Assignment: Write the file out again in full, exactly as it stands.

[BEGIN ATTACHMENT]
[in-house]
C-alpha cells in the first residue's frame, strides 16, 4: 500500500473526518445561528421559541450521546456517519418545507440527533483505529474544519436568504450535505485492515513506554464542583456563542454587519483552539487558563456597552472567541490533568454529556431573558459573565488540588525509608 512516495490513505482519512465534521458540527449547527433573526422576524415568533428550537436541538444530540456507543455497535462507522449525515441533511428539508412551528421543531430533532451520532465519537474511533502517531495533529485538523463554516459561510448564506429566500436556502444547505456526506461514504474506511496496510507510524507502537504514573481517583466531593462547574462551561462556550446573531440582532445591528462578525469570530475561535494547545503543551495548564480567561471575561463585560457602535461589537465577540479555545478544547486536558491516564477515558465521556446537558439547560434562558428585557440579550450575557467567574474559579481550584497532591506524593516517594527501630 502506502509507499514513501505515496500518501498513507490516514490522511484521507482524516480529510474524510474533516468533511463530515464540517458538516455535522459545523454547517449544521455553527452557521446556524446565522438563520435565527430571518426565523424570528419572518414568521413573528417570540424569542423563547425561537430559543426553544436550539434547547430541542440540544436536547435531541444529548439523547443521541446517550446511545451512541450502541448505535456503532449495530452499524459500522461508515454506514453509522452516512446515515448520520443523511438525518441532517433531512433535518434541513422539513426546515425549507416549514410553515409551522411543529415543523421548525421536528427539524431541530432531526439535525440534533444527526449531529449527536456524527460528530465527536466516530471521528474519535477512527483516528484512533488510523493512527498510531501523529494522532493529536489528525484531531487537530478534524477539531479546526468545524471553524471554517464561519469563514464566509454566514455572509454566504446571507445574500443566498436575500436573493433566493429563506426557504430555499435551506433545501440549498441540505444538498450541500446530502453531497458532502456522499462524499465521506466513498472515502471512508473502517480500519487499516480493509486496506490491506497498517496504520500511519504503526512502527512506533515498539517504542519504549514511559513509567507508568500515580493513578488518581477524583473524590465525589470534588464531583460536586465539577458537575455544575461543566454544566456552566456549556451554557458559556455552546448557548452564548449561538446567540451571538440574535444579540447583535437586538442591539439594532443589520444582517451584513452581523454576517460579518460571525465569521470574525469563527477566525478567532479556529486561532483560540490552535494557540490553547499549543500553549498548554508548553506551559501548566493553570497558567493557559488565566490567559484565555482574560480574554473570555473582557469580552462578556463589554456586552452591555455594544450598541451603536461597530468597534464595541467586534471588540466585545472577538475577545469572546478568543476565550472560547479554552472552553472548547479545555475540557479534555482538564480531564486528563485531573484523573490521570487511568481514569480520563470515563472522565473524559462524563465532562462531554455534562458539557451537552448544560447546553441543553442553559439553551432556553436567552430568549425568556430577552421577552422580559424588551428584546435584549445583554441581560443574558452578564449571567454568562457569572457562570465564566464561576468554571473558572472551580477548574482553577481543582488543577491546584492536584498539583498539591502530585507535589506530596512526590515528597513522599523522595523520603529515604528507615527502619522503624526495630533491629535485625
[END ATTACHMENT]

[in-house]
C-alpha cells in the first residue's frame, strides 16, 4: 500500500473526518445561528421559541450521546456517519418545507440527533483505529474544519436568504450535505485492515513506554464542583456563542454587519483552539487558563456597552472567541490533568454529556431573558459573565488540588525509608 512516495490513505482519512465534521458540527449547527433573526422576524415568533428550537436541538444530540456507543455497535462507522449525515441533511428539508412551528421543531430533532451520532465519537474511533502517531495533529485538523463554516459561510448564506429566500436556502444547505456526506461514504474506511496496510507510524507502537504514573481517583466531593462547574462551561462556550446573531440582532445591528462578525469570530475561535494547545503543551495548564480567561471575561463585560457602535461589537465577540479555545478544547486536558491516564477515558465521556446537558439547560434562558428585557440579550450575557467567574474559579481550584497532591506524593516517594527501630 502506502509507499514513501505515496500518501498513507490516514490522511484521507482524516480529510474524510474533516468533511463530515464540517458538516455535522459545523454547517449544521455553527452557521446556524446565522438563520435565527430571518426565523424570528419572518414568521413573528417570540424569542423563547425561537430559543426553544436550539434547547430541542440540544436536547435531541444529548439523547443521541446517550446511545451512541450502541448505535456503532449495530452499524459500522461508515454506514453509522452516512446515515448520520443523511438525518441532517433531512433535518434541513422539513426546515425549507416549514410553515409551522411543529415543523421548525421536528427539524431541530432531526439535525440534533444527526449531529449527536456524527460528530465527536466516530471521528474519535477512527483516528484512533488510523493512527498510531501523529494522532493529536489528525484531531487537530478534524477539531479546526468545524471553524471554517464561519469563514464566509454566514455572509454566504446571507445574500443566498436575500436573493433566493429563506426557504430555499435551506433545501440549498441540505444538498450541500446530502453531497458532502456522499462524499465521506466513498472515502471512508473502517480500519487499516480493509486496506490491506497498517496504520500511519504503526512502527512506533515498539517504542519504549514511559513509567507508568500515580493513578488518581477524583473524590465525589470534588464531583460536586465539577458537575455544575461543566454544566456552566456549556451554557458559556455552546448557548452564548449561538446567540451571538440574535444579540447583535437586538442591539439594532443589520444582517451584513452581523454576517460579518460571525465569521470574525469563527477566525478567532479556529486561532483560540490552535494557540490553547499549543500553549498548554508548553506551559501548566493553570497558567493557559488565566490567559484565555482574560480574554473570555473582557469580552462578556463589554456586552452591555455594544450598541451603536461597530468597534464595541467586534471588540466585545472577538475577545469572546478568543476565550472560547479554552472552553472548547479545555475540557479534555482538564480531564486528563485531573484523573490521570487511568481514569480520563470515563472522565473524559462524563465532562462531554455534562458539557451537552448544560447546553441543553442553559439553551432556553436567552430568549425568556430577552421577552422580559424588551428584546435584549445583554441581560443574558452578564449571567454568562457569572457562570465564566464561576468554571473558572472551580477548574482553577481543582488543577491546584492536584498539583498539591502530585507535589506530596512526590515528597513522599523522595523520603529515604528507615527502619522503624526495630533491629535485625